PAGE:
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The Effect of Vitamin C on Clinical Outcome in Critically Ill Patients: A Systematic Review With Meta-Analysis of Randomized Controlled Trials


Putzu, Alessandro; Daems, Anne-Marie; Lopez-Delgado, Juan Carlos; Giordano, Vito Federico; Landoni, Giovanni (2019). The Effect of Vitamin C on Clinical Outcome in Critically Ill Patients: A Systematic Review With Meta-Analysis of Randomized Controlled Trials. Critical Care Medicine, 47(6):774-783.

Abstract

OBJECTIVES
The effects of vitamin C administration on clinical outcome in critically ill patients remain controversial.
DATA SOURCES
Online databases were searched up to October 1, 2018.
STUDY SELECTION
We included randomized controlled trials on the use of vitamin C (any regimen) in adult critically ill patients versus placebo or no therapy.
DATA EXTRACTION
Risk ratio for dichotomous outcome and standardized mean difference for continuous outcome with 95% CI were calculated using random-effects model meta-analysis.
DATA SYNTHESIS
Forty-four randomized studies, 16 performed in ICU setting (2,857 patients) and 28 in cardiac surgery (3,598 patients), published between 1995 and 2018, were included in the analysis. In ICU patients, vitamin C administration was not associated with a difference in mortality (risk ratio, 0.90; 95% CI, 0.74-1.10; p = 0.31), acute kidney injury, ICU or hospital length of stay compared with control. In cardiac surgery, vitamin C was associated to a reduction in postoperative atrial fibrillation (risk ratio, 0.64; 95% CI, 0.52-0.78; p < 0.0001), ICU stay (standardized mean difference, -0.28 d; 95% CI, -0.43 to -0.13 d; p = 0.0003), and hospital stay (standardized mean difference, -0.30 d; 95% CI, -0.49 to -0.10 d; p = 0.002). Furthermore, no differences in postoperative mortality, acute kidney injury, stroke, and ventricular arrhythmia were found.
CONCLUSIONS
In a mixed population of ICU patients, vitamin C administration is associated with no significant effect on survival, length of ICU or hospital stay. In cardiac surgery, beneficial effects on postoperative atrial fibrillation, ICU or hospital length of stay remain unclear. However, the quality and quantity of evidence is still insufficient to draw firm conclusions, not supporting neither discouraging the systematic administration of vitamin C in these populations. Vitamin C remains an attractive intervention for future investigations aimed to improve clinical outcome.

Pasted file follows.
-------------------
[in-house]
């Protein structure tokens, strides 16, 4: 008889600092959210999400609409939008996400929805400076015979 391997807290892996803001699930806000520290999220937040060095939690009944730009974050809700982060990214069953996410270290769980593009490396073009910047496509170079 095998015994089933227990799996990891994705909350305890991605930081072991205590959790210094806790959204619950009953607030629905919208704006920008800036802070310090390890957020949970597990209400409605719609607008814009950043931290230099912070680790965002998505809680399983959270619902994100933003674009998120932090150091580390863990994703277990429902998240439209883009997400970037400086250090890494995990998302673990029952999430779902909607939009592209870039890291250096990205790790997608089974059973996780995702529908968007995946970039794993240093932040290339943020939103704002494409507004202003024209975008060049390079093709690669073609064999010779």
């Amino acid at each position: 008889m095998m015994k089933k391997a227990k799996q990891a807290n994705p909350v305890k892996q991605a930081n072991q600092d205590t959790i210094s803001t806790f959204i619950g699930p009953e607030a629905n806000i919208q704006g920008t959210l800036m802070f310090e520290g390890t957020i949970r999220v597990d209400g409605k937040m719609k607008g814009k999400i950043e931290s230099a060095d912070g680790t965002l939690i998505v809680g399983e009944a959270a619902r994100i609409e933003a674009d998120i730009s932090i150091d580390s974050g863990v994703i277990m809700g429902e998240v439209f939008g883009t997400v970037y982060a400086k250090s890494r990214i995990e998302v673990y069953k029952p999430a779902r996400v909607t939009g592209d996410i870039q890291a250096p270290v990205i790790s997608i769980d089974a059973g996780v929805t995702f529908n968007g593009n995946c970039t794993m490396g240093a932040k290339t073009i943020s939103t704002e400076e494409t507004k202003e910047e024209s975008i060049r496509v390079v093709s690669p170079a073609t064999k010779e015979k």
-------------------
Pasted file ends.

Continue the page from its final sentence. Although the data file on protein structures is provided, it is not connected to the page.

Abstract

OBJECTIVES
The effects of vitamin C administration on clinical outcome in critically ill patients remain controversial.
DATA SOURCES
Online databases were searched up to October 1, 2018.
STUDY SELECTION
We included randomized controlled trials on the use of vitamin C (any regimen) in adult critically ill patients versus placebo or no therapy.
DATA EXTRACTION
Risk ratio for dichotomous outcome and standardized mean difference for continuous outcome with 95% CI were calculated using random-effects model meta-analysis.
DATA SYNTHESIS
Forty-four randomized studies, 16 performed in ICU setting (2,857 patients) and 28 in cardiac surgery (3,598 patients), published between 1995 and 2018, were included in the analysis. In ICU patients, vitamin C administration was not associated with a difference in mortality (risk ratio, 0.90; 95% CI, 0.74-1.10; p = 0.31), acute kidney injury, ICU or hospital length of stay compared with control. In cardiac surgery, vitamin C was associated to a reduction in postoperative atrial fibrillation (risk ratio, 0.64; 95% CI, 0.52-0.78; p < 0.0001), ICU stay (standardized mean difference, -0.28 d; 95% CI, -0.43 to -0.13 d; p = 0.0003), and hospital stay (standardized mean difference, -0.30 d; 95% CI, -0.49 to -0.10 d; p = 0.002). Furthermore, no differences in postoperative mortality, acute kidney injury, stroke, and ventricular arrhythmia were found.
CONCLUSIONS
In a mixed population of ICU patients, vitamin C administration is associated with no significant effect on survival, length of ICU or hospital stay. In cardiac surgery, beneficial effects on postoperative atrial fibrillation, ICU or hospital length of stay remain unclear. However, the quality and quantity of evidence is still insufficient to draw firm conclusions, not supporting neither discouraging the systematic administration of vitamin C in these populations. Vitamin C remains an attractive intervention for future investigations aimed to improve clinical outcome.

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Additional indexing

Item Type:Journal Article, refereed, original work
Communities & Collections:04 Faculty of Medicine > Cardiocentro Ticino
Dewey Decimal Classification:610 Medicine & health
Scopus Subject Areas:Health Sciences > Critical Care and Intensive Care Medicine
Language:English
Date:June 2019
Deposited On:22 Jan 2020 14:00
Last Modified:29 Jul 2020 13:02
Publisher:Lippincott Williams & Wilkins
ISSN:0090-3493
OA Status:Green
Publisher DOI:https://doi.org/10.1097/CCM.0000000000003700
PubMed ID:30839358

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